Retrograde urethrogram (RUG) with voiding cystourethrogram (VCUG): X-ray constrast (dye) is used to fill the urethra and bladder as images are obtained, identifying the level of blockage. Patient is then asked to void (VCUG) and again x-rays are taken to better outline the level of stricture.
Cystoscopy: using a fiber optic telescope the urinary tract from the tip of the penis to the bladder can be inspected. This can help rule-out other causes of obstruction or allow the urologist to better characterize the stricture.
Sonourethrogram: This test is usually done in the operating room as part of the pre-operative surgical planning. It uses an ultrasound probe to image the stricture, measure its length and assess for the degree of scarring.
Most patients will have a urinalysis, urine culture, uroflowmetry, post-void residual study and a RUG/VCUG. Cystoscopy may not be required and its need will be determined by the doctor.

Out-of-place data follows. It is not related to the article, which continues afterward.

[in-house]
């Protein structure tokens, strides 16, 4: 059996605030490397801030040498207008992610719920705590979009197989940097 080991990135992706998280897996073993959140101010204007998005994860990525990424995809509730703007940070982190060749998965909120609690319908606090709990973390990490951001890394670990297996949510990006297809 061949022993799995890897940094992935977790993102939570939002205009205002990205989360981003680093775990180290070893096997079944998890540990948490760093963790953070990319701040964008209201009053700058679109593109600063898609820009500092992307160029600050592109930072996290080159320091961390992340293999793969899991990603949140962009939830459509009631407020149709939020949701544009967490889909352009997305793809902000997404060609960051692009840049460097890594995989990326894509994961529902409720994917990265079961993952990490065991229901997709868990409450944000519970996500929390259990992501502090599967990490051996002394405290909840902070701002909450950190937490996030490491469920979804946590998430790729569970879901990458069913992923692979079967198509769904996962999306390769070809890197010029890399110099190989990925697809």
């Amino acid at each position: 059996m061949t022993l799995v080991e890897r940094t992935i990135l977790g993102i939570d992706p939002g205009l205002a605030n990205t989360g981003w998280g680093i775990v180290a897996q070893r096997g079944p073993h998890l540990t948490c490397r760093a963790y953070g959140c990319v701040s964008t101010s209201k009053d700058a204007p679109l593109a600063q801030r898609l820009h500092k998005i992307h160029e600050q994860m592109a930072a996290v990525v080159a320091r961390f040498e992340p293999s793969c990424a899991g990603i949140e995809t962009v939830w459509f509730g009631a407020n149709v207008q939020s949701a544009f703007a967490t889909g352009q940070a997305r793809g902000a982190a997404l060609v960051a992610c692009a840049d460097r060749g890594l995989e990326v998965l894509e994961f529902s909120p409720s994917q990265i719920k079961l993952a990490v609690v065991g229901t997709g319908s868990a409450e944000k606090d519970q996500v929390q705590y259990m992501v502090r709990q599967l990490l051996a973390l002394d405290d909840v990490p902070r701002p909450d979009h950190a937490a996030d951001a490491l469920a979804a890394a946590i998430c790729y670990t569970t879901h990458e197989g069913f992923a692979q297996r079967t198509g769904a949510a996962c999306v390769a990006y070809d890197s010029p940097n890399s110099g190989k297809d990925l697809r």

Prognosis and treatments
If symptoms are severe, initial treatment may include dilation, which provide temporary relief, but will likely not be curative because of the build-up of scar tissue. Another treatment option is endoscopic lysis with a knife; this is safe and effective in the long-term, but does not prevent recurrence. Finally, surgical correction is a more risky but potentially necessary option. This condition must be monitored for at least a year after treatment to ensure that it does not recur.
How can urethral strictures be prevented?
The most important preventive measure is to avoid injury to the urethra and pelvis. Also, if a patient is performing self-catheterization they should exercise care, to liberally instill lubricating jelly into the urethra, and to use the smallest possible catheter necessary for the shortest period of time.